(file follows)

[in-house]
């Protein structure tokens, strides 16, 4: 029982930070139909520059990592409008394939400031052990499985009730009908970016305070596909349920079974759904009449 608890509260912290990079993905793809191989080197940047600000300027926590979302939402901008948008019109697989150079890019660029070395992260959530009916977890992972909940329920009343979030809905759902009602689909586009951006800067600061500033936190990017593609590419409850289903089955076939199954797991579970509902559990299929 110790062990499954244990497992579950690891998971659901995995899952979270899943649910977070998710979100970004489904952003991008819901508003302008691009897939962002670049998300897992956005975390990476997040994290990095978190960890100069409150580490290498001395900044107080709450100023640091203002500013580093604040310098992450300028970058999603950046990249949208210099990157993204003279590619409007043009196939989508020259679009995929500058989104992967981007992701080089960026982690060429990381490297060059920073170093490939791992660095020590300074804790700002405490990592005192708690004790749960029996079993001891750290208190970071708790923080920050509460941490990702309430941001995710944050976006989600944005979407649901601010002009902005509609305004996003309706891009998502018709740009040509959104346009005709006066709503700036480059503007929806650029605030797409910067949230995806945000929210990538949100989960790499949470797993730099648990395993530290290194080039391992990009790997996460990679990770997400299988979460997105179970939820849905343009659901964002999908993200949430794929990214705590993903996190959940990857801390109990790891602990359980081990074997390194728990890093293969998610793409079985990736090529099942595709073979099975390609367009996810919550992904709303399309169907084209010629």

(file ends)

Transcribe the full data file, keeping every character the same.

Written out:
[in-house]
């Protein structure tokens, strides 16, 4: 029982930070139909520059990592409008394939400031052990499985009730009908970016305070596909349920079974759904009449 608890509260912290990079993905793809191989080197940047600000300027926590979302939402901008948008019109697989150079890019660029070395992260959530009916977890992972909940329920009343979030809905759902009602689909586009951006800067600061500033936190990017593609590419409850289903089955076939199954797991579970509902559990299929 110790062990499954244990497992579950690891998971659901995995899952979270899943649910977070998710979100970004489904952003991008819901508003302008691009897939962002670049998300897992956005975390990476997040994290990095978190960890100069409150580490290498001395900044107080709450100023640091203002500013580093604040310098992450300028970058999603950046990249949208210099990157993204003279590619409007043009196939989508020259679009995929500058989104992967981007992701080089960026982690060429990381490297060059920073170093490939791992660095020590300074804790700002405490990592005192708690004790749960029996079993001891750290208190970071708790923080920050509460941490990702309430941001995710944050976006989600944005979407649901601010002009902005509609305004996003309706891009998502018709740009040509959104346009005709006066709503700036480059503007929806650029605030797409910067949230995806945000929210990538949100989960790499949470797993730099648990395993530290290194080039391992990009790997996460990679990770997400299988979460997105179970939820849905343009659901964002999908993200949430794929990214705590993903996190959940990857801390109990790891602990359980081990074997390194728990890093293969998610793409079985990736090529099942595709073979099975390609367009996810919550992904709303399309169907084209010629």